Zionism aims at establishing for the Jewish people a publicly and legally assured home in Palestine.

This original definition of Zionism deliberately says nothing of borders, policy, or even the creation of a nation-state. [Update: More on that in an earlier post on the origins and consequent meaning of “Zionism”.]

What does it imply over a century later, in a world which has the state of Israel? It means that at its core, Zionism is not defined by any of the particulars of Israel — not any specific borders or policy or governance.

Being a Zionist today means neither more nor less that one supports Israel’s existence. I know many liberal and leftist Zionists who believe in the Zionist project … and who at the same time work for a dramatic transformation of Israel’s policies and society, in pursuit of justice for Palestinian Arabs who live in both the Occupied Territories and within Israel’s pre-1967 borders.

How I hear you

Given this understanding of what the word “Zionism” means, given that calling for the dissolution of Israel is the explicit position of countless anti-Zionists, in your anti-Zionism I hear rejection of the very existence of Israel.

Would you look a Kurdish nationalist in the eye and tell them not to yearn for a nation of Kurdistan? Would you tell a Pakistani nationalist that Pakistan should still be part of India? Would you tell a White South African that the historical horrors of apartheid mean that their citizenship should be revoked? Would you harass a US citizen for celebrating our Independence Day?

Perhaps you might. But since I have not seen you attack other national projects in the same way you attack Zionism, I hear a unique animus just toward Zionism.

What is so special about Zionism?

I want to underline the gravity of your reaction here. You have not made a statement of principle about Zionism as an ideology. You have not opposed a Zionist project. You have not attacked a public advocate of Zionism. You have not just discouraged people from working with someone who is a Zionist in their private life.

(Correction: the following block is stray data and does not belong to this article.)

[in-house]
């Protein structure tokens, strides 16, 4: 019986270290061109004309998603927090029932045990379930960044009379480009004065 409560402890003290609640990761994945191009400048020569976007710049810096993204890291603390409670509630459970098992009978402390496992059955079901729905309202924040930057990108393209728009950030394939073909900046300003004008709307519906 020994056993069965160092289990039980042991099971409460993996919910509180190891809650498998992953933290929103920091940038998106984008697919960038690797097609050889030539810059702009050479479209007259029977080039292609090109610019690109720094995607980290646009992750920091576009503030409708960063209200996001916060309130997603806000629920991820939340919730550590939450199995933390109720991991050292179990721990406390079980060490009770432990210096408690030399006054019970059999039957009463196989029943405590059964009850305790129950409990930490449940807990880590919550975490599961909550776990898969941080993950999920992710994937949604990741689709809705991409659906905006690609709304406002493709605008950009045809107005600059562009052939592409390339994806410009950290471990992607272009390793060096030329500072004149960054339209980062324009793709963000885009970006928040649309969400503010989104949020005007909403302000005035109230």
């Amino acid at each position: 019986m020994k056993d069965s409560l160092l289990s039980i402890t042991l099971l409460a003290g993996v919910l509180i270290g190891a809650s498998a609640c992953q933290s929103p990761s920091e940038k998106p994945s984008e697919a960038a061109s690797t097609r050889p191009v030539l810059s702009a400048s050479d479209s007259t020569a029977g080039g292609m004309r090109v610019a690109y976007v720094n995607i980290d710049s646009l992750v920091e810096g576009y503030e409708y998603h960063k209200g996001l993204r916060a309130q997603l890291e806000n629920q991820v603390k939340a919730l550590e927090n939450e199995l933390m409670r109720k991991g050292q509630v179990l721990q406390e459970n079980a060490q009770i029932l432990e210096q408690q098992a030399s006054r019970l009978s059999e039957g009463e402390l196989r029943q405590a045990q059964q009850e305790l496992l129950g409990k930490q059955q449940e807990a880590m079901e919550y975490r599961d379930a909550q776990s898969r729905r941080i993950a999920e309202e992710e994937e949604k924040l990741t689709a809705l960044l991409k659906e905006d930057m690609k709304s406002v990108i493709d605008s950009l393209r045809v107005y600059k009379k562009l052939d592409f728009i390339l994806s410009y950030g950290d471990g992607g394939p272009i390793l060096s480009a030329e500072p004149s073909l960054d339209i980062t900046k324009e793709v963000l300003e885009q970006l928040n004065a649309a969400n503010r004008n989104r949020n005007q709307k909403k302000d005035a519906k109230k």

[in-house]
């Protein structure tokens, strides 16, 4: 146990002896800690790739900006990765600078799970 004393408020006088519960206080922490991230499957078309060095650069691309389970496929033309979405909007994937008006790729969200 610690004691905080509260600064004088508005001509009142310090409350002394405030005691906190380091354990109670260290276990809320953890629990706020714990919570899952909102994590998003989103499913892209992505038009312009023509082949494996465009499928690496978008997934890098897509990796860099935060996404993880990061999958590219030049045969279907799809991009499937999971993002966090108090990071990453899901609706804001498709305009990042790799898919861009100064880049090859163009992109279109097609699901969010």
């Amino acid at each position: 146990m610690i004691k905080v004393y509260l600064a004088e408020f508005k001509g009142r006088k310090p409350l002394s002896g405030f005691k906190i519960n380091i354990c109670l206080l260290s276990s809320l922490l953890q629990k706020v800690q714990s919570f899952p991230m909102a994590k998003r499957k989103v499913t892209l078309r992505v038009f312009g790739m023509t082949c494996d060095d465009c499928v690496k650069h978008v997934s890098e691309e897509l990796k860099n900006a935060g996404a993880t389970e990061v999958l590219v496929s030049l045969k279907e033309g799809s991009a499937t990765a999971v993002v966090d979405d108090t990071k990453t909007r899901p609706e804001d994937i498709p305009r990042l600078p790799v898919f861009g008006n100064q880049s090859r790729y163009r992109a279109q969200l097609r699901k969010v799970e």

You have gone beyond all that, working hard to try to purge from the community someone who privately supports Zionism.

What is so special about Zionism?

This effort to expel this person from your community rhymes with the long history of Jewish expulsion which gave rise to the Zionist movement in the first place.

What is so special about Zionism?

What am I to think? The obvious answer is: Jews are what make Zionism so special.

And I must mention one more thing.

Around the same time that you were tweeting the things I quote above, you also shared this:

The conspiracy theory that the banks are secret masters who control the government and the media is only millimeters away from the longstanding antisemitic conspiracy theory that Jewish bankers are secret masters who control the government and the media.

Seeing this together with with your vigorous harassment of a Zionist? It troubles me.

So when you say “no, no, I don’t have a problem with Jews, I just have a problem with Zionism” it has the same ring to me as someone who says “I am not a racist, but …”.

In this moment when we have literal Nazis on the march in America, I am touchy.

It does not have to be this way

I believe that your effort to distinguish between standing for justice and standing against Jews is sincere. I do not believe that you are driven by antisemitic bigotry.